Monday, October 15, 2012

Landscape Architecture Symposium

To side track a bit from my Off Campus Project, I wanted to share a public event that will be free this week from October 16th to October 17th: The Landscape Architecture Symposium here in Buffalo, NY. There will be eight featured speakers discussing about the examination of changing landscape of architectural patronage.

The symposium will open Oct. 16 with a panel, “Student as Instigator,” at 5:30 p.m. in the Greatbatch Pavilion, 125 Jewett Parkway, Buffalo, on the site of the Darwin Martin House. It will feature guest speakers and UB architecture students in a discussion about the role of emerging young designers in a shifting landscape for practice.
The schedule on Oct. 17 will begin at 9 a.m. in Harriman Hall, South Campus. Events will include a series of panels organized around the emerging roles of the architect—as an advocate actively engaging new client bases, as a detective uncovering hidden conditions and spaces, and as an initiator forging entrepreneurial and innovative business models for architectural practice. A catered reception will follow at 7:30 p.m. in Kleinhans Music Hall, 3 Symphony Circle, Buffalo. For more information and reservation to this event, please click on the links below:

Edward L

Sunday, October 14, 2012

Crossing the Border

Canada’s minimum wage is on average $10. I found that number to be very fascinating in comparison to the $7.25 that America has. The trip this weekend to the Canadian side of Niagara Falls and the city of Toronto was eye-opening and most defiantly a new experience and additional to this Off Campus Program. The toll was $3.25 to cross the bridge to the border of the U.S. into Canada with no additionally toll to come back. There was also the $1 toll to cross Grand Island from Buffalo there and back. So a round trip with a car as your mode of transportation cost a total of $5.25.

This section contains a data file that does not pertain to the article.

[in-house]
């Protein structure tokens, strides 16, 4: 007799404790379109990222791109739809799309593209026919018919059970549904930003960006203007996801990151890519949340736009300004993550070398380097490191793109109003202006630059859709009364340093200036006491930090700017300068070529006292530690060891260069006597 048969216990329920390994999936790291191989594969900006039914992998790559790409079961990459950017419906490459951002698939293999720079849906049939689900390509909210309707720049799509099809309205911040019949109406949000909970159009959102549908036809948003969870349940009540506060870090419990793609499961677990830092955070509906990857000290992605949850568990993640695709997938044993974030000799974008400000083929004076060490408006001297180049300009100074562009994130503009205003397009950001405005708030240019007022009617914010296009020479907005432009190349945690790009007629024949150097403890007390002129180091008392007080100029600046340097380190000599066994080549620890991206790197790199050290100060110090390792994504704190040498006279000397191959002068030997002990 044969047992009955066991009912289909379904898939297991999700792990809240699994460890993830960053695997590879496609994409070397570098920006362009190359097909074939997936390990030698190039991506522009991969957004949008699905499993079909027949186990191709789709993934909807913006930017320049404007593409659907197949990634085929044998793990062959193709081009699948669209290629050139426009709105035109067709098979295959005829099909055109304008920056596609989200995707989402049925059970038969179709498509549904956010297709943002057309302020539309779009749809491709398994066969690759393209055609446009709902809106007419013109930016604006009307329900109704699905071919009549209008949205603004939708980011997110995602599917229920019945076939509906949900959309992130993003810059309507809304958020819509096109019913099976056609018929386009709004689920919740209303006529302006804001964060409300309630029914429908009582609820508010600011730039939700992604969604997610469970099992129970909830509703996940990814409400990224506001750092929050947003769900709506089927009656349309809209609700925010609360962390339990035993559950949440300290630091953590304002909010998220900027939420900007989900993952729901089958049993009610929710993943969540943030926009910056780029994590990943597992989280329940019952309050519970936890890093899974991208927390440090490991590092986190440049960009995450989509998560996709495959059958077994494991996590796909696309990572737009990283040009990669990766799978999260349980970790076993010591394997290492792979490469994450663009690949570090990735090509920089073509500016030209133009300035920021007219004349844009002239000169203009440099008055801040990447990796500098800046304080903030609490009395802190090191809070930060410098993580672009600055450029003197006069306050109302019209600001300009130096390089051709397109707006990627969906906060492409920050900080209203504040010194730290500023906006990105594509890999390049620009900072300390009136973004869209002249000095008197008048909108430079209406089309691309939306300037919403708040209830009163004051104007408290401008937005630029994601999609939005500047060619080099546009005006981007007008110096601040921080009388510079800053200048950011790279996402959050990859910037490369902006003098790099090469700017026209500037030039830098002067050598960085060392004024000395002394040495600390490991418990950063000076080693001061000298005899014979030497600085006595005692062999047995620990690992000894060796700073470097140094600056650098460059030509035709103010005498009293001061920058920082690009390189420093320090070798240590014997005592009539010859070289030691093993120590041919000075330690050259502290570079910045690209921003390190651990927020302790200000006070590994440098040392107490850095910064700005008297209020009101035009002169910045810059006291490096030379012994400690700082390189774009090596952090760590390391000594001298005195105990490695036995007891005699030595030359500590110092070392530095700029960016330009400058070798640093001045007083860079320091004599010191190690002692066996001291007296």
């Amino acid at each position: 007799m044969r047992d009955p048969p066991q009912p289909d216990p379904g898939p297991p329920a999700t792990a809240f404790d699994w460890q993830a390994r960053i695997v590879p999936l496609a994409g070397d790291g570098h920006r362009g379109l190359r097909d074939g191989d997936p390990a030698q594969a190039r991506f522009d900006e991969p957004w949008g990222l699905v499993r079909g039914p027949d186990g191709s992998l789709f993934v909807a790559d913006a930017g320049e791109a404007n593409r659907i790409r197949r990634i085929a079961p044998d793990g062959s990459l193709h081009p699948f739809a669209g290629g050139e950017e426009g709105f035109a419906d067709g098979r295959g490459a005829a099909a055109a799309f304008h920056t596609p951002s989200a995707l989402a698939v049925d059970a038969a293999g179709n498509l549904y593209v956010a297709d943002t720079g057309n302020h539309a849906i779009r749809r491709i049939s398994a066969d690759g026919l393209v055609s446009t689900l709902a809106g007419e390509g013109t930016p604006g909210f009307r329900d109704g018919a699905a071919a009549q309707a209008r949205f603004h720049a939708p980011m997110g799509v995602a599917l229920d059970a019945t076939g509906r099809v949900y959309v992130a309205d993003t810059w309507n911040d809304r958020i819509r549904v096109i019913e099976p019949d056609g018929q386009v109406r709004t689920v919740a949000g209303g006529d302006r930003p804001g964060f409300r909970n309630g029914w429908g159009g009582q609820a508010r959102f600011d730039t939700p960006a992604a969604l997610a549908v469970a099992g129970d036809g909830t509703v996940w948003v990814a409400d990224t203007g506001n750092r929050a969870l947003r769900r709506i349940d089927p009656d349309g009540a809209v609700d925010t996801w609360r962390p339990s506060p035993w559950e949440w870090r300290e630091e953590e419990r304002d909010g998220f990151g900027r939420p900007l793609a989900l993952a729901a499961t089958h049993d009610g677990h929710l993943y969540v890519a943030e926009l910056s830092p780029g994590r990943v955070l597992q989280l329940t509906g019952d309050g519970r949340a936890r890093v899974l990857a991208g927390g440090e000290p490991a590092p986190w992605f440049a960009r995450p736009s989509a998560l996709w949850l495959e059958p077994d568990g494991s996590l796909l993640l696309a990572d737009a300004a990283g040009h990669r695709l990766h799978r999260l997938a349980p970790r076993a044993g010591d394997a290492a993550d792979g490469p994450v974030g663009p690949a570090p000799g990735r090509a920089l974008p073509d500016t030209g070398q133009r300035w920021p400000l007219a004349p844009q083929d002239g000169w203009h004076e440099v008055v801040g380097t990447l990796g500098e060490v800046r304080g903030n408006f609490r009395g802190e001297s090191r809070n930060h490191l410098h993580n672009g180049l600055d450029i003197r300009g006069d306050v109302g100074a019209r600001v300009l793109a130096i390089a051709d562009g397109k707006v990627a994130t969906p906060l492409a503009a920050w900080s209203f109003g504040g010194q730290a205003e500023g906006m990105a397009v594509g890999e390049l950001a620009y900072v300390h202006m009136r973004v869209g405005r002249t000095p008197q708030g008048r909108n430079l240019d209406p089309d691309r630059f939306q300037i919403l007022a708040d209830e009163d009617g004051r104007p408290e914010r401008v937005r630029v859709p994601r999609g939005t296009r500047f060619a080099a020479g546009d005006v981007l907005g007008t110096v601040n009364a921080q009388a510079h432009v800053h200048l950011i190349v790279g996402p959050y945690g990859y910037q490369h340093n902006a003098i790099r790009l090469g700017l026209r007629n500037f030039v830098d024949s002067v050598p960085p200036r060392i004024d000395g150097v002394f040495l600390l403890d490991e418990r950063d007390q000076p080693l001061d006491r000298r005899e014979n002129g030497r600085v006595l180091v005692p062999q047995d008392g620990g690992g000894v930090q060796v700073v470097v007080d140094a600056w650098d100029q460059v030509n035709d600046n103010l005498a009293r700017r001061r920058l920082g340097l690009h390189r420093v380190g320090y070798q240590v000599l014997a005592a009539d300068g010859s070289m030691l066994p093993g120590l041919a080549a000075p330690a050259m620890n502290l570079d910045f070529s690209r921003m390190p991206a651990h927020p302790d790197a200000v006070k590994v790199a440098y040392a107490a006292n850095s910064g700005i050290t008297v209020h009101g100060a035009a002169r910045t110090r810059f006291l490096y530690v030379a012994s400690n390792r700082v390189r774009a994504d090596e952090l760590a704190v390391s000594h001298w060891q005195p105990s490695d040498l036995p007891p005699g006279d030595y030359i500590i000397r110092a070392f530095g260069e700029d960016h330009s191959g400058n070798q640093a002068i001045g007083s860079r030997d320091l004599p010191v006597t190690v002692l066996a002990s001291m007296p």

First of all, one of the most important things to know is that Canada uses a different metric system and secondly a different currency. Once I drove in Canada, I notice the green sign on the right of the highway that stated that the speed limit was 100. I thought to myself 100 is quite fast and realized that it was 100kmph, which is equivalent to 60mph moments after. The currency of Canada is also different and it seems to me like people in Canada see U.S. dollars as change and not so much as a dollar bill with any value. That is because 1 U.S. dollar = 0.9796 Canadian dollars. The American dollar is worth less than a dollar in Canada. The smallest bill Canada has is a $5. The value of $1 in Canada is a gold coin. I also had to close my cellphone because of international fees and thus had no phone to use. However, as a surprise there are a few payphones in the streets of Toronto. After visiting Niagara Falls in Canada, I drove on the QEW and an hour and a half later arrived in the bright busy streets of Toronto. I visited the small neighborhood of Chinatown and saw that there was a trolley used as a bus system with streets constructed in cobblestone material. Canada is very different from the city of Buffalo, but at the same time reminds me much of New York City.

- Edward L